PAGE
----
The full text of the report, titled “Ancestors of ‘vegetarian’ Dinosaurs actually liked Meat,” was published on Live Science on Tuesday.

It has long been thought that Tyrannosaurus Rex was a carnivore, while the pliosaurs quietly nibbled on leaves. However, the results of a new study suggest that dinosaurs had a far more diverse diet than previously thought.

To get a better idea of what different dinosaurs actually ate, paleontologists at the University of Bristol in the UK scanned the skulls of several dinosaurs — including the smaller alveodon and the long-necked Diplodocus, both of which are thought to be herbivorous — and created 3D models of their teeth.

Lead author Antonio Mayoral, a senior research fellow at the University of Bristol’s School of Earth Sciences, said: “Teeth can provide clear clues about what animals eat because they are the tools they use to break down food. Different tooth shapes can effectively handle different types of food.”

He added: “In dinosaurs, we see teeth in an amazing variety of shapes, from knife-like, conical, triangular, leaf shapes. This suggests that dinosaurs developed different feeding habits and a wide range of diets. What’s interesting is that many of these tooth shapes are present in the very earliest dinosaurs, suggesting that they may have always had a very diverse diet.”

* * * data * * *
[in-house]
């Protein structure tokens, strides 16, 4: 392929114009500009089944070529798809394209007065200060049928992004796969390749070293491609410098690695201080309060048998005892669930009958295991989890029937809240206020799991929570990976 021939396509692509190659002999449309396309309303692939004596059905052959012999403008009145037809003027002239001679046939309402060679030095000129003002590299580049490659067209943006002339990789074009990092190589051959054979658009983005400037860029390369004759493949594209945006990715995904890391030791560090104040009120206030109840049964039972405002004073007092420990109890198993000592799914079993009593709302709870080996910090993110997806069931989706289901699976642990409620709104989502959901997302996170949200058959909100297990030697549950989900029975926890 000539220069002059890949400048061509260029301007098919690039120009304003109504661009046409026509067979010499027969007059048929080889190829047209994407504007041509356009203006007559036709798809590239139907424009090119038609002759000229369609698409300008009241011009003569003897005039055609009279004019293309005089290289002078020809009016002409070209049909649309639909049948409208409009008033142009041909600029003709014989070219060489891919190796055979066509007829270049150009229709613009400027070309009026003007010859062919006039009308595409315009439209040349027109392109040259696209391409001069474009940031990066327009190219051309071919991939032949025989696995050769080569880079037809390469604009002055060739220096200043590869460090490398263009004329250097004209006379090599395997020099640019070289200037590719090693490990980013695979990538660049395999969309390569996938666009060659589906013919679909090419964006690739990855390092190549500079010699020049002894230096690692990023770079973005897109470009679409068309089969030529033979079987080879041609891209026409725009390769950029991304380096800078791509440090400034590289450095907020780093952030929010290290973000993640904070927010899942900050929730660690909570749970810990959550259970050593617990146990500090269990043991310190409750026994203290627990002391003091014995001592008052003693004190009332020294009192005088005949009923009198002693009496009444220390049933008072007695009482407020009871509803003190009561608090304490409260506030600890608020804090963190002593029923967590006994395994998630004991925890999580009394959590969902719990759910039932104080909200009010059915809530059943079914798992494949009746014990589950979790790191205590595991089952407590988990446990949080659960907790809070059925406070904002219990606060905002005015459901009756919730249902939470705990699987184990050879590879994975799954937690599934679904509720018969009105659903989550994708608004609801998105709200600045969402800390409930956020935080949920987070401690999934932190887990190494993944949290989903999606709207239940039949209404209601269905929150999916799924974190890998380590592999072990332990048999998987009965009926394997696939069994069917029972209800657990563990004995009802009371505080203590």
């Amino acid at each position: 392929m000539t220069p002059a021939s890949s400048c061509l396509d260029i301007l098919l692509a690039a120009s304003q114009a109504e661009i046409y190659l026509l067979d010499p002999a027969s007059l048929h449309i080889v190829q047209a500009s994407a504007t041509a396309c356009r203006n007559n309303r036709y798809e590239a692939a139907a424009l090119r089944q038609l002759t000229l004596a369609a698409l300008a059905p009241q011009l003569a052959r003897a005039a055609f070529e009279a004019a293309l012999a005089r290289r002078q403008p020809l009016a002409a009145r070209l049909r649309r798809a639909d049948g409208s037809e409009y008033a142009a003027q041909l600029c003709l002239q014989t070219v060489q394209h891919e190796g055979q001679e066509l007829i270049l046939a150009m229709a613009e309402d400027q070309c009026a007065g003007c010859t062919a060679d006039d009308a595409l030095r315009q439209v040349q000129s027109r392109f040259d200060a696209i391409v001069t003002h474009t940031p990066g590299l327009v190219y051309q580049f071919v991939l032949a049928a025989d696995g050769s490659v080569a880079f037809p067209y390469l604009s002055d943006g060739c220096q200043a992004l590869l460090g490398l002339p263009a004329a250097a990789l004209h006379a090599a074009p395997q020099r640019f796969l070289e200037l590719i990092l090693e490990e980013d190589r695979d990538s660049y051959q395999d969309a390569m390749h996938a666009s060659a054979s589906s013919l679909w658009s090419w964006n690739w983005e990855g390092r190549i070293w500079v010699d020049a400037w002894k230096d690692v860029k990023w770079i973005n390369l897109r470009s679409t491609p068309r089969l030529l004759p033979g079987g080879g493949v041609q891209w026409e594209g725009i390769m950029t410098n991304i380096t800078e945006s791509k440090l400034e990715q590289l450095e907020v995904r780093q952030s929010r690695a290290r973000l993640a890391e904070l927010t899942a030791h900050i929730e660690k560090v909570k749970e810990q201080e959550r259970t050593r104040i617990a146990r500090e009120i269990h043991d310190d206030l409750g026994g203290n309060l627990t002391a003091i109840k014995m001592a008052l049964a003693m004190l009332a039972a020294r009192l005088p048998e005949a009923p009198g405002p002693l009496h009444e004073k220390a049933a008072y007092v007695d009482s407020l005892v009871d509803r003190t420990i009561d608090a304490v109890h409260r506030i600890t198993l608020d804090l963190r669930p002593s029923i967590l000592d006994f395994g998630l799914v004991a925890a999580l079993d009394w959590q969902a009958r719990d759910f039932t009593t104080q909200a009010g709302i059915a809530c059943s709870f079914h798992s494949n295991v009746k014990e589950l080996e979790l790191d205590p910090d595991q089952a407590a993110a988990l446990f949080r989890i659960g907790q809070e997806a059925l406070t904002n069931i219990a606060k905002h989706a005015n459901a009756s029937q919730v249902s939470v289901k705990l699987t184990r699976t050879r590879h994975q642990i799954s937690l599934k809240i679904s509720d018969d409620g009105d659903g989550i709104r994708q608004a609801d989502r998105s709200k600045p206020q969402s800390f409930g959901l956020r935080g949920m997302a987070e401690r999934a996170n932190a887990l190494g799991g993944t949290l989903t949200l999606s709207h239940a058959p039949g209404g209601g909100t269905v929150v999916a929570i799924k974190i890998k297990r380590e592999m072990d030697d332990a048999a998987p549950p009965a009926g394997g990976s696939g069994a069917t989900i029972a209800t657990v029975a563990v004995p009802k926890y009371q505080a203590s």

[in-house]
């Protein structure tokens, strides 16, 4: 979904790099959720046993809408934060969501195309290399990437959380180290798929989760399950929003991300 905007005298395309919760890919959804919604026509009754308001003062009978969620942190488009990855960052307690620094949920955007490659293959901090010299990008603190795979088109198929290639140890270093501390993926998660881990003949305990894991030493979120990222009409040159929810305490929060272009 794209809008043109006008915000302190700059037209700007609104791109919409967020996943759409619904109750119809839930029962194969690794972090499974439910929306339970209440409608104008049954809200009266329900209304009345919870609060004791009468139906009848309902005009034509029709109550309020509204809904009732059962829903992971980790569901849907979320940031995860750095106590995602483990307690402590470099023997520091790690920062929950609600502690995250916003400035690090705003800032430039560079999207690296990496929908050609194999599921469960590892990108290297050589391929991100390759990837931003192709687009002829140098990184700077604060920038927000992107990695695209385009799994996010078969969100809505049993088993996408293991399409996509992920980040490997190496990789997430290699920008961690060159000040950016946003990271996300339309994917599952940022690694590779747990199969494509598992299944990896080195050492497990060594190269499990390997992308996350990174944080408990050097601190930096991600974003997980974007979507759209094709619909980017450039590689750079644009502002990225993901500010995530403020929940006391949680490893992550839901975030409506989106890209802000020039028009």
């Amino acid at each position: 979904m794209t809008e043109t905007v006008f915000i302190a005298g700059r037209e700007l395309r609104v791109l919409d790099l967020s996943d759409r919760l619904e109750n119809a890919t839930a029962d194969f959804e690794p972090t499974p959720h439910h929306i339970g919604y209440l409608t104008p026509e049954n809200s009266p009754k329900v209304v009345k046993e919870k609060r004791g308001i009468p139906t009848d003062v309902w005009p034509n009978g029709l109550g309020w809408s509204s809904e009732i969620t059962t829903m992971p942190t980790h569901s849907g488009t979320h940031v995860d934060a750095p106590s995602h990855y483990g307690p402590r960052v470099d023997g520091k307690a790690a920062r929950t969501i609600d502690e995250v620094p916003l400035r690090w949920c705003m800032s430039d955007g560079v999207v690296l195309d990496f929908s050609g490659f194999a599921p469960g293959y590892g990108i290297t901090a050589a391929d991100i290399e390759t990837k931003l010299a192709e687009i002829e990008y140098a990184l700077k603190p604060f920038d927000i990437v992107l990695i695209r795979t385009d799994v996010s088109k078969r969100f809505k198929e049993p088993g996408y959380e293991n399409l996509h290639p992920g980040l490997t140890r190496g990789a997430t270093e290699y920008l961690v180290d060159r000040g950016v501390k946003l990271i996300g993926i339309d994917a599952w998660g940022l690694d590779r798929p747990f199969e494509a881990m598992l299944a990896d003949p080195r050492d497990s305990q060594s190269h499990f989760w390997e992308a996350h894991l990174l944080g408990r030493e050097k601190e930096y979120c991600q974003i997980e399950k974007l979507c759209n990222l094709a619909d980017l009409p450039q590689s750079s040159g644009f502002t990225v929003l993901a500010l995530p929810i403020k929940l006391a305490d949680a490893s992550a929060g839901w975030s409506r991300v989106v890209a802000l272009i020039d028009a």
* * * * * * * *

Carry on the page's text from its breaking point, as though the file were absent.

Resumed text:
In fact, the ancestors of plant-eating dinosaurs didn’t make themselves strictly “vegetarians.” Instead, they were likely to gorge on meat and insects, just as carnivorous dinosaurs would have preyed on them.

“This study is the first modern statistical demonstration that early dinosaurs explored different types of food and were ecologically diverse,” Mayoral said.

“Our results suggest that two of the three plant-eating dinosaur lineages were not originally herbivores,” he said. Sauropods, early relatives of Diplodocus and other large long-necked dinosaurs, transitioned from carnivores to herbivores during the Triassic. And the early ornithischian dinosaurs that formed the later Triceratops and Hadrosaurs probably preferred an omnivorous diet.”

The findings were published December 16 in the journal Science Advances.